Wednesday, January 27, 2010


When we first heard about, YaVaughnie Wilkins, the jilted lover of a very rich man and her poster project, it seemed like a story straight out of a tabloid. Instead, her love story was straight out of a tabloid. We felt her pain upon learning that the man she thought was hers for keeps was going back to his wife for keeps. We’ll never know the nitty-gritty - with or without it all of our lives will go on. And we hope she will too.

Recently, we watched an interesting documentary about the flamboyant congressman Adam Clayton Powell Jr. Apparently when he and his wife, the fabulous jazz pianist Hazel Scott divorced, people tried to get her to talk about him and their marriage. She said something very poignant, “My mother taught me that some things should stay in your room.”

Ms. Wilkins, who probably has many rooms to have afforded such a campaign, didn’t watch this documentary. Maybe the posters had already been printed or maybe she had already been dumped. We may have felt her pain but we’re not feeling her foray into the public relations business either. Yo, YaVaughnie, can you spell dignity?

We think of the good she could’ve done with the money spent. She took a very low road to high places, major billboards up in the sky for all to see. If she has any money left, we suggest she send it to Haiti. In fact, maybe she should go to Haiti and see for herself something to be really brokenhearted about.

All is not lost; it’s never too late to start minding your manners. But for now, we suggest she go to her room, regroup and come out with all the grace and dignity she can muster. We're rooting for her.

Wednesday, January 20, 2010


There's been a lot of talk about the spirit of the Haitian people. It is strong and determined, we've seen it at work day in and day out ever since this horrific natural disaster.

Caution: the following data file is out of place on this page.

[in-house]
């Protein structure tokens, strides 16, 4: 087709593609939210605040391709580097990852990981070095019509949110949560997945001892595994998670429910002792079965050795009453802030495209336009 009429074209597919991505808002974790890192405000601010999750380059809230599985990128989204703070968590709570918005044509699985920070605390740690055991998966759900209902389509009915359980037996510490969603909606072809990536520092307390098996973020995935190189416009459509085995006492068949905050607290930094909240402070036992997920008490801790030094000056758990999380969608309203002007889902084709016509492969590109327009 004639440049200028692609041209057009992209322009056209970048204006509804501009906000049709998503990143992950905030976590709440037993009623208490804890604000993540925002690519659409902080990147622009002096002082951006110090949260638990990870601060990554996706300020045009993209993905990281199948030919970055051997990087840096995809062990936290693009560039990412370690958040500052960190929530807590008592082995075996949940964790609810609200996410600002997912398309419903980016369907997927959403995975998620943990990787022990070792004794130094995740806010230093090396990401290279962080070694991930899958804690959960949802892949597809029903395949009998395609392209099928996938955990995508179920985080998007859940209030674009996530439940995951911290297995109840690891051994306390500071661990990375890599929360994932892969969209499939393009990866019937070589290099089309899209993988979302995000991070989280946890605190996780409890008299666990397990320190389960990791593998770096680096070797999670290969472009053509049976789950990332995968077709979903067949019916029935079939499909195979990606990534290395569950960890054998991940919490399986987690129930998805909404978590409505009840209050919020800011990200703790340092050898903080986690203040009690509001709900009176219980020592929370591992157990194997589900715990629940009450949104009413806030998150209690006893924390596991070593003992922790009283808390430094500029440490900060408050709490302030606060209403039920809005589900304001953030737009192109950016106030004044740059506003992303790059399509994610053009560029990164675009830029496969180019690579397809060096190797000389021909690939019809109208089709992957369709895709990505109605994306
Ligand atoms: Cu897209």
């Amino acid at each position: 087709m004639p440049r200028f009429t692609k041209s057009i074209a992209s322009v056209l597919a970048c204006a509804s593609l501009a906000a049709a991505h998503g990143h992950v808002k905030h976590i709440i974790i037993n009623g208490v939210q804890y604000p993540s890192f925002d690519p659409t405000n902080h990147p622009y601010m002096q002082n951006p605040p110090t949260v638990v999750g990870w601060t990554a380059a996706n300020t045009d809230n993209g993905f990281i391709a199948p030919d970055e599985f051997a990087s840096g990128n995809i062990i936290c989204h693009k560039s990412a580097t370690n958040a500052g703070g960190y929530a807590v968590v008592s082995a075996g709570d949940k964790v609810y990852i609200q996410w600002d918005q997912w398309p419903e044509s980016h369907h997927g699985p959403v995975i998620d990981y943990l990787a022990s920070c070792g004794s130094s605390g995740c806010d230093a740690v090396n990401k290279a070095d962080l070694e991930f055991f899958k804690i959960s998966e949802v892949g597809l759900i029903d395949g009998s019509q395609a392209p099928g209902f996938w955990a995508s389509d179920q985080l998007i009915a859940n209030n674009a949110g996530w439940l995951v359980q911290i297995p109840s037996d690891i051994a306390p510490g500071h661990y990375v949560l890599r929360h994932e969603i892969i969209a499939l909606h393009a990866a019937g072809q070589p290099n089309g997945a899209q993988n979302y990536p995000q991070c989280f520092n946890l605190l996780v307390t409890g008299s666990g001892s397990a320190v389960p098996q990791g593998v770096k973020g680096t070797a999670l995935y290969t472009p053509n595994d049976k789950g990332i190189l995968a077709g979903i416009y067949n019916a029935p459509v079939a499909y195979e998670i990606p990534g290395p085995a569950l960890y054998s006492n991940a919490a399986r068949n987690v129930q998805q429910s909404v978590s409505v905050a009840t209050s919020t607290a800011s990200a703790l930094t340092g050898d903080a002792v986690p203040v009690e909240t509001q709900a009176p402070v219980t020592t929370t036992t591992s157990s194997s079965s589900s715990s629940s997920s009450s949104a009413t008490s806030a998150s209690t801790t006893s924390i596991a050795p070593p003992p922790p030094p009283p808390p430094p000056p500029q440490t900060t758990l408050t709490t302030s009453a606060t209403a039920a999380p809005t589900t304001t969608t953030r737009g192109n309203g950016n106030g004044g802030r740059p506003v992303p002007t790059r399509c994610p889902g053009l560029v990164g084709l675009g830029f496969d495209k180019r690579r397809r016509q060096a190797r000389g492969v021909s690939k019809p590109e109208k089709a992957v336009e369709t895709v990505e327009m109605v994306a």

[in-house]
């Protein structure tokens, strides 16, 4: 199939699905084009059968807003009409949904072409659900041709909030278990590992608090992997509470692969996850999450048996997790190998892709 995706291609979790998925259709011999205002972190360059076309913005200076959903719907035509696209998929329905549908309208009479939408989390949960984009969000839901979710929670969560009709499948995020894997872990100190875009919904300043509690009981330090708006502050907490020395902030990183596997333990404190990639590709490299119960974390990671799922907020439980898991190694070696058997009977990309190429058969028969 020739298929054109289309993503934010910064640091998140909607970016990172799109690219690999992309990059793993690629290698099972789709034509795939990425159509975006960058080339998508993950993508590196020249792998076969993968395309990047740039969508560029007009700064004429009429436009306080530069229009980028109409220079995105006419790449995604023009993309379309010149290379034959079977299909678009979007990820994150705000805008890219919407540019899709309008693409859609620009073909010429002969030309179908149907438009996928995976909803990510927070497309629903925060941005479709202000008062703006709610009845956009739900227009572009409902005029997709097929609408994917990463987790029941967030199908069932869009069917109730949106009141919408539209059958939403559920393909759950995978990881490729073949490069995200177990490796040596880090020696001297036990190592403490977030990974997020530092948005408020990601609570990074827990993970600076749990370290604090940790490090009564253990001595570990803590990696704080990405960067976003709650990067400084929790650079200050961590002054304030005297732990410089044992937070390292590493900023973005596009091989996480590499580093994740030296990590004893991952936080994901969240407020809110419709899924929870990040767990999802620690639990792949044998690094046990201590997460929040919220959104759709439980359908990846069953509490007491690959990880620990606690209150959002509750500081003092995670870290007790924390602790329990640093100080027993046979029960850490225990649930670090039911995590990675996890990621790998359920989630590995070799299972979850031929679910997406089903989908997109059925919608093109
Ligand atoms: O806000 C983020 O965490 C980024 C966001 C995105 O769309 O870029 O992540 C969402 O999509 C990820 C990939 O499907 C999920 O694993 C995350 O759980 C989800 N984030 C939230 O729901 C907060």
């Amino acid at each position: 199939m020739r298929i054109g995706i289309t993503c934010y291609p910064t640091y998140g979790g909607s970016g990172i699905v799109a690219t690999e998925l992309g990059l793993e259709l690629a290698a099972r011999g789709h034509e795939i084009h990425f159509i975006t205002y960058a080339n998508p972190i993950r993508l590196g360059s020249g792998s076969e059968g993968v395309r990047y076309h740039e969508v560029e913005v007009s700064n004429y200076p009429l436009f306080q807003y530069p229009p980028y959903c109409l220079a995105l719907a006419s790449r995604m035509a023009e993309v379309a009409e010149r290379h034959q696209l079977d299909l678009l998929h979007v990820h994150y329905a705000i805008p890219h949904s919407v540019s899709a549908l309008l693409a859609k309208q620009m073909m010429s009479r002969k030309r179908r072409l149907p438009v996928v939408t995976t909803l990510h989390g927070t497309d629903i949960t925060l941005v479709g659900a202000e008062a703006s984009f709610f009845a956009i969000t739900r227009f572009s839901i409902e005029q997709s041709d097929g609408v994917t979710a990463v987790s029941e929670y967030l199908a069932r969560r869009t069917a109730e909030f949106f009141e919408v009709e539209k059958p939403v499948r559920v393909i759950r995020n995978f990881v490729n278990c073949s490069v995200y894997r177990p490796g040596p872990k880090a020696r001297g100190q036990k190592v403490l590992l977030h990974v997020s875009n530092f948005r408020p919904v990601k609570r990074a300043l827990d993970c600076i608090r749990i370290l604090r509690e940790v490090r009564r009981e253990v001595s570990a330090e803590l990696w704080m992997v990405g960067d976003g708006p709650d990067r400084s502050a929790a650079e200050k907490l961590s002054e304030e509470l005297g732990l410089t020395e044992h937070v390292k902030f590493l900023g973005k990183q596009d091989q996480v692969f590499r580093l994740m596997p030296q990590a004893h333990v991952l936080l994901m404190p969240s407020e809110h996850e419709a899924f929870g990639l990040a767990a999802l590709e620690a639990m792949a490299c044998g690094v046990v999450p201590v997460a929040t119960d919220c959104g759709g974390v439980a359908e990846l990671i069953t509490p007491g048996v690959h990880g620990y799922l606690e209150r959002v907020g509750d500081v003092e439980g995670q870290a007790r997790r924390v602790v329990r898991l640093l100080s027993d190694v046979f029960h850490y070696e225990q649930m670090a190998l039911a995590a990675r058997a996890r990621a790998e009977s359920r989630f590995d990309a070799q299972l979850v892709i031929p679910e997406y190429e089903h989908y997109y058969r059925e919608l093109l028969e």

The other day, we saw something quite wonderful on a news report. A line of Haitian children had been waiting for hours in the blistering sun for a bottle of water. As they were each handed one, not only were there smiles of gratitude but each and every child said, "Thank you," the newscaster reported. They were sweet, gracious and deserving of so much more than just a bottle of water. But, they wrapped their small hands around the bottle with their heads held up high - their eyes were bright and hopeful.

As many of us are already doing as much as we can, lets remember the brightness of those children's eyes and their gracious spirits, as we continue to do as much as we can for the people of Haiti.

Tuesday, January 5, 2010



That people will stop putting their feet on furniture that doesn't belong to them
(including public transportation, the office, at the theater and other public meeting spaces).

That young people will stop calling older people sweetie or any other term of endearment

That people will go back to saying you're welcome, instead of no problem or no worries

The stroller brigade will learn to make room for pedestrians at the curb and on the sidewalk and not shoot dirty looks as if you didn’t seek permission from them.

That people will drive sober, with respect and not tweet, text or chat on the
phone while driving, more than minding your manners, this is about minding one’s life

That inside and outside voices will disappear and there will be one voice, for children and adults

That people will stop checking messages at the movies, theatre or any other public space that can cause a distraction to others

That people will not chew gum in public, so that they don’t look like cows, (that’s what our teachers use to say)

That the use of profanity in public is punishable by a fine

That guys stop showing us their underwear, and girls stop showing off their thongs, both need to pull up their pants


That people will use my beautiful linen guest towels instead of my beautiful personal towels

That parents will not let their kids walk all over seats in public places (I’m miserable when I wear my white coat, have to stand)

That people wouldn’t answer their phone if they’re already on another call or cut off a conversation for another call as if they’re PR flacks

That men will be more gentlemanly and give a lady a seat at a bar, oh and on buses and trains

That people will stop telling us how much Yvette and I look alike again and again

That women stop jabbing their handbags into the chests and stomachs of others, the same goes for backpacks

That double dippers stop double dipping

That grown-ups stop holding their forks and knives the way they did when they were 8 years old

That buttiquette becomes an acceptable code of behavior

That people will find more interesting ways to start a conversation other than ask, “What do you do?” (due to high unemployment, it’s almost rude)